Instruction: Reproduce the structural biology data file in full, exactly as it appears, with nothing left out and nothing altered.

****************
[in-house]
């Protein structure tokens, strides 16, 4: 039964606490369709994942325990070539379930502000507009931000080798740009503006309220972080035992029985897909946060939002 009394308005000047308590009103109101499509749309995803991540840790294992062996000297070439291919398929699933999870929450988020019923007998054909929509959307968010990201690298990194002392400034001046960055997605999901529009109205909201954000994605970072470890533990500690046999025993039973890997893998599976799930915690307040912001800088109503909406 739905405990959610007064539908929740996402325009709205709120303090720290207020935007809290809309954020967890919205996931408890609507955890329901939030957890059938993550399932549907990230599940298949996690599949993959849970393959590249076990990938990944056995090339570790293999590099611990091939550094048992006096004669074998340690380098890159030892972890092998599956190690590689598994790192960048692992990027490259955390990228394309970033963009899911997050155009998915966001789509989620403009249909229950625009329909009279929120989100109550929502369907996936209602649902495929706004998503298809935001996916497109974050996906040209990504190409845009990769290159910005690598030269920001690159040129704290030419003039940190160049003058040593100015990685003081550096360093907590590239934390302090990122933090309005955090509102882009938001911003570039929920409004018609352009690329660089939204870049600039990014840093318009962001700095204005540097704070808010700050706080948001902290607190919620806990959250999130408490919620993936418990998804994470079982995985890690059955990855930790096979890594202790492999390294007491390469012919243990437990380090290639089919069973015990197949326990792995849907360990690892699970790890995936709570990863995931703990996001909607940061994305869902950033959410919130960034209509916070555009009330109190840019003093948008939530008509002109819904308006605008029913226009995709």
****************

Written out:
[in-house]
């Protein structure tokens, strides 16, 4: 039964606490369709994942325990070539379930502000507009931000080798740009503006309220972080035992029985897909946060939002 009394308005000047308590009103109101499509749309995803991540840790294992062996000297070439291919398929699933999870929450988020019923007998054909929509959307968010990201690298990194002392400034001046960055997605999901529009109205909201954000994605970072470890533990500690046999025993039973890997893998599976799930915690307040912001800088109503909406 739905405990959610007064539908929740996402325009709205709120303090720290207020935007809290809309954020967890919205996931408890609507955890329901939030957890059938993550399932549907990230599940298949996690599949993959849970393959590249076990990938990944056995090339570790293999590099611990091939550094048992006096004669074998340690380098890159030892972890092998599956190690590689598994790192960048692992990027490259955390990228394309970033963009899911997050155009998915966001789509989620403009249909229950625009329909009279929120989100109550929502369907996936209602649902495929706004998503298809935001996916497109974050996906040209990504190409845009990769290159910005690598030269920001690159040129704290030419003039940190160049003058040593100015990685003081550096360093907590590239934390302090990122933090309005955090509102882009938001911003570039929920409004018609352009690329660089939204870049600039990014840093318009962001700095204005540097704070808010700050706080948001902290607190919620806990959250999130408490919620993936418990998804994470079982995985890690059955990855930790096979890594202790492999390294007491390469012919243990437990380090290639089919069973015990197949326990792995849907360990690892699970790890995936709570990863995931703990996001909607940061994305869902950033959410919130960034209509916070555009009330109190840019003093948008939530008509002109819904308006605008029913226009995709």